I S S U E : :
New funding oppor-
tunity from Wake
Forest Innovations
Applications available
for the Career Develop-
ment for Women Lead-
ers Program (CDWL)
Provost’s Supporting
Academic Work Funds
deadline April 1
Provost’s Newsletter
M A R C H 2 5 , 2 0 1 4
V O L U M E 2 , I S S U E 4
I N T ER E S T :

March 26th: Provost’s
Annual Address, 4:00 PM |
Pugh Auditorium, Benson

March 31st: Correspondenc-
es, A Gallery Conversation
with James Rosen, 5:00 PM
| Charlotte and Philip Hanes
Art Gallery

April 4th: Campus Connec-
tions, 8:45 AM | Benson 401

April 8th: TechXploration,
12:00-3:00 PM, Benson 401

April 10th: Secrest Artists
Series, Xiayin Wang, pianist,
7:30 PM | Brendle Recital
Message from the Provost...
May 6
This time of year is always rewarding, as we gather to celebrate innovative teaching awards as well
as faculty publishing books and producing creative works over the past academic year. Amid this
vital activity, we continue to address a set of pressing financial/budget topics; this opening letter is
devoted to brief discussions of those. Proceeding alphabetically:
Capital Campaign. Our initial ‘Wake Will’ efforts have had a significant impact on student financial
aid, with nearly $70 million raised to date; some $15 million is specifically directed to support first-
generation WFU students through our Magnolia Scholars program. An additional $40 million has
been pledged to support faculty and academic departments, for needs ranging from lab equipment
and faculty travel funds to endowment of the Humanities Institute, faculty chairs, and depart-
mental support. (As with most financial support, monies are received not in one big bundle, but as
pledges which will be realized in coming years.) Thanks in part to these fundraising successes, and
our recent fiscal discipline, our tuition increase for 2014-15 is WFU’s smallest in 35 years. Coming
months will bring a heightened focus on securing funds and endowments to support academic de-
partments and programs.
The athletics campaign also announced a recent series of substantial gifts to support a planned
sports-performance center. This facility, to be built behind the Miller Center, will be paid for entire-
ly through private funds. This move was necessitated in part to accommodate the planned renova-
tion of Reynolds Gym to accommodate faculty, staff and student needs, especially related to well-
Fringe Benefits. Owing to a combination of factors—national upward trends in health-insurance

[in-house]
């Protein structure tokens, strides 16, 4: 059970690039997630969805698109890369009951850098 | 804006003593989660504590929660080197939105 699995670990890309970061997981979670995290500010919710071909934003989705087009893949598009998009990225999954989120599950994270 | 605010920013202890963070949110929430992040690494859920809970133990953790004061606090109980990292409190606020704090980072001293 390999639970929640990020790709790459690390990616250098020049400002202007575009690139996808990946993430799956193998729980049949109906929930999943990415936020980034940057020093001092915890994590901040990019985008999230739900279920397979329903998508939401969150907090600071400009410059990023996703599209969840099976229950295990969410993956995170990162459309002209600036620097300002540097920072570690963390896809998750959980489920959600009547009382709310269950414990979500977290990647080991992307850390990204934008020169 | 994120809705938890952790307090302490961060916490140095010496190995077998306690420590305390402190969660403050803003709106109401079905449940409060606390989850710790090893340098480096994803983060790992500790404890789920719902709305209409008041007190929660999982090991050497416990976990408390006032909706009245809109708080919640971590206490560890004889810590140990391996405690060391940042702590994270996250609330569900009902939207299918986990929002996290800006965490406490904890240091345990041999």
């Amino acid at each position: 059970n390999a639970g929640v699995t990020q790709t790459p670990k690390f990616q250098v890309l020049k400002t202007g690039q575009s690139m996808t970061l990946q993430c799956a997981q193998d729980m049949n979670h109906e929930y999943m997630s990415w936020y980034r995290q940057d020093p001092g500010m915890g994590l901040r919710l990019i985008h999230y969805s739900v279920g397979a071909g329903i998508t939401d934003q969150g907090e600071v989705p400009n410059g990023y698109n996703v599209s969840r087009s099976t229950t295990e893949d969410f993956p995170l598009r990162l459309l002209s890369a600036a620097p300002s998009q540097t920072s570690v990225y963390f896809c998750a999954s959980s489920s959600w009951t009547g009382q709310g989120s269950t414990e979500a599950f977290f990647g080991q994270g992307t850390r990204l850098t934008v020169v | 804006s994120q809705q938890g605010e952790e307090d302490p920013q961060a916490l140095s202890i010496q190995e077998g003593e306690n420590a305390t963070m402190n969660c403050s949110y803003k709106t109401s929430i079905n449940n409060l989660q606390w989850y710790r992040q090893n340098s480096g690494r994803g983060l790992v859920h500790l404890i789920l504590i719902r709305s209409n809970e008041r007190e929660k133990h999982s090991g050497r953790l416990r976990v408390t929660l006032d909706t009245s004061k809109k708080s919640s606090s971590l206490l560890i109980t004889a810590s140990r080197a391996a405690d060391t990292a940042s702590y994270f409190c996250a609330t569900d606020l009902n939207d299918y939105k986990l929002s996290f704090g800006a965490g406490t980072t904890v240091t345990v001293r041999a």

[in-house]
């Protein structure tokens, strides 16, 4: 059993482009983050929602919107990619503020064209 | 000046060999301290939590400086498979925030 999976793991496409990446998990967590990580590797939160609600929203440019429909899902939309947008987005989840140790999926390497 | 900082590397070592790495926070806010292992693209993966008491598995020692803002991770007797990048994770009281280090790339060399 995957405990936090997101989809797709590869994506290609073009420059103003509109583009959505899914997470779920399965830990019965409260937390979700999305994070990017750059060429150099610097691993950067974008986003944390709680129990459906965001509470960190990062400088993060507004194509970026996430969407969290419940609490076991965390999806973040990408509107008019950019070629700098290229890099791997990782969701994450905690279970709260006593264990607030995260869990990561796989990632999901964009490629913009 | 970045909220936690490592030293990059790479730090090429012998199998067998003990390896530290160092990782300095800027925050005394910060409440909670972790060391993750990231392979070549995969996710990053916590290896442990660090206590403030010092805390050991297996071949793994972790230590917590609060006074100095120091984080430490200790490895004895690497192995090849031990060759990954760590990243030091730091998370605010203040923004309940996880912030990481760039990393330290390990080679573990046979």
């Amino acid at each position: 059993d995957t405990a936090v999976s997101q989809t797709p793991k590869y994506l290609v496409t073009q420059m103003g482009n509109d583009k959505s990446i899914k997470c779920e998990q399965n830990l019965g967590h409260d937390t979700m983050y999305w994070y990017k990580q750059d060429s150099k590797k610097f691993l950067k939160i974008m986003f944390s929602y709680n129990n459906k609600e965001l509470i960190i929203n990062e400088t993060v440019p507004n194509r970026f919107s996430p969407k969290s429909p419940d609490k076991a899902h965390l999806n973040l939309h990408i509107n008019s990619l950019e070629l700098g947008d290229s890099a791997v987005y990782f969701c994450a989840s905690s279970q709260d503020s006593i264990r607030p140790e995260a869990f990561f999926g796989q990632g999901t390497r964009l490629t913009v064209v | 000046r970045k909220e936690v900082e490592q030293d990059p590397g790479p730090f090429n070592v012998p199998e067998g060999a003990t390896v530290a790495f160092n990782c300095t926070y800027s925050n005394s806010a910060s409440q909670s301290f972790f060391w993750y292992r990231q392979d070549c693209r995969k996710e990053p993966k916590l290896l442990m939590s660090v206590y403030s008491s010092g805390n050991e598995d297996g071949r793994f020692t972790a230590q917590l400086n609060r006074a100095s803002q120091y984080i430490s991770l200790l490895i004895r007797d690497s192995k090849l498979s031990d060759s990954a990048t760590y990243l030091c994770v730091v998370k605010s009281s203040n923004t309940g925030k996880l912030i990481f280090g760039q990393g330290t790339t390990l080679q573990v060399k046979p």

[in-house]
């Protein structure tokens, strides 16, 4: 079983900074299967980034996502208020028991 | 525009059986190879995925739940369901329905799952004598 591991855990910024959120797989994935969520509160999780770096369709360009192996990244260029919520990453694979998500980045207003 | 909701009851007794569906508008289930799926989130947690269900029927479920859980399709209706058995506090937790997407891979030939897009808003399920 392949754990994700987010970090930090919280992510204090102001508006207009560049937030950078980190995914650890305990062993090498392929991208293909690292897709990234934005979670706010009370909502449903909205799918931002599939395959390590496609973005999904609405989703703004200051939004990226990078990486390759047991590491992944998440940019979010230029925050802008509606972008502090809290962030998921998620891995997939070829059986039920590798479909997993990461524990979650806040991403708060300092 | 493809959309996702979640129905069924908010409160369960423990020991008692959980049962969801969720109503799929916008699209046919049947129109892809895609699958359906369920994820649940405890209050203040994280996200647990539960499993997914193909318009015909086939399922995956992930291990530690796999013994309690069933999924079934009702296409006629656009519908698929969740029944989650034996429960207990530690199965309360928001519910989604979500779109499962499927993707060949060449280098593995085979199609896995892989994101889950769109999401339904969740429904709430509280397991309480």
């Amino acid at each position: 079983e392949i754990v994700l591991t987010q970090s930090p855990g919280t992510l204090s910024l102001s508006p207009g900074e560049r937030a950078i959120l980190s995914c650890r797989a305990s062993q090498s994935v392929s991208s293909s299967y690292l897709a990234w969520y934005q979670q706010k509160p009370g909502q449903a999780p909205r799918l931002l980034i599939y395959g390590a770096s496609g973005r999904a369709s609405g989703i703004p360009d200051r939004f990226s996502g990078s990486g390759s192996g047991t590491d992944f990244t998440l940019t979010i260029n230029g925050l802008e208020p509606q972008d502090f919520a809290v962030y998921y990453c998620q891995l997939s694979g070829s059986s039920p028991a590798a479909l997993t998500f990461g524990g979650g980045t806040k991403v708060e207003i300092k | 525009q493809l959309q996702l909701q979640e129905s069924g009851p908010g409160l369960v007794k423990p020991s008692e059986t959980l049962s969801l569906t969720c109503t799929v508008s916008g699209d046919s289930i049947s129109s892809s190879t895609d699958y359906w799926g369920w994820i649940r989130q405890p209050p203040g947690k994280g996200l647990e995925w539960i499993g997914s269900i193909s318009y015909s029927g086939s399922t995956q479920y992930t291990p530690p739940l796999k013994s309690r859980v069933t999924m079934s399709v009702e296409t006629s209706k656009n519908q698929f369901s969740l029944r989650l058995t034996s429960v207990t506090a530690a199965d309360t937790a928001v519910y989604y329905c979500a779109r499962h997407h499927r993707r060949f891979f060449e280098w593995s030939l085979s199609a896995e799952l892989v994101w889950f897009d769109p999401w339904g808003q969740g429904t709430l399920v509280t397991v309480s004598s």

costs, a 34% increase in our faculty/staff medical-benefits claims, and Affordable Care Act man-
dates—the cost of our medical benefits has considerably outstripped our budgeted rates this year,
and heightened levels are expected to continue. University reserves will cover the unfavorable var-
iance this year, which is projected to be upwards of $700,000. Although the university contribution
to benefits will increase significantly for FY14-15 and beyond, we still must address the rising cost of
medical benefits in a sustainable manner. As we have done in the past and most other universities/
colleges have more recently, we are looking at adjusted co-pays, premium rates, and the like.
Leadership Project. President Hatch recently announced an effort to engage our students and
broader community in reflective conversations with leaders (and those who study leadership) who
span diverse career paths, generations and worldviews. A faculty/staff advisory committee will be
involved in the design and implementation of the Project. Some of the suggested speakers to be
invited to campus include presidential/U.S. cultural historians Doris Kearns Goodwin and Jon
Meacham, and a panel on women’s leadership that would feature Sheryl (Lean In) Sandberg and
author-New York Times columnist Gail Collins, among others. Later this week, pioneering African
American football coach and author Tony Dungy will speak on campus and meet with several stu-
dent groups.
Strategic Resource Initiative (specifically parking). A full SRI report will be issued in coming days, but
a preliminary word on the most-discussed aspect—a proposed parking fee. Vigorous faculty and
staff engagement on this topic centered around two main suggestions: (1) slowing down the deci-
sion process to enable us to study parking in the wider context of sustainable transportation prac-
tices on and nearby the Reynolda campus; and (2) reducing demand for on-campus parking with a
financial incentive to carpool or park off campus.
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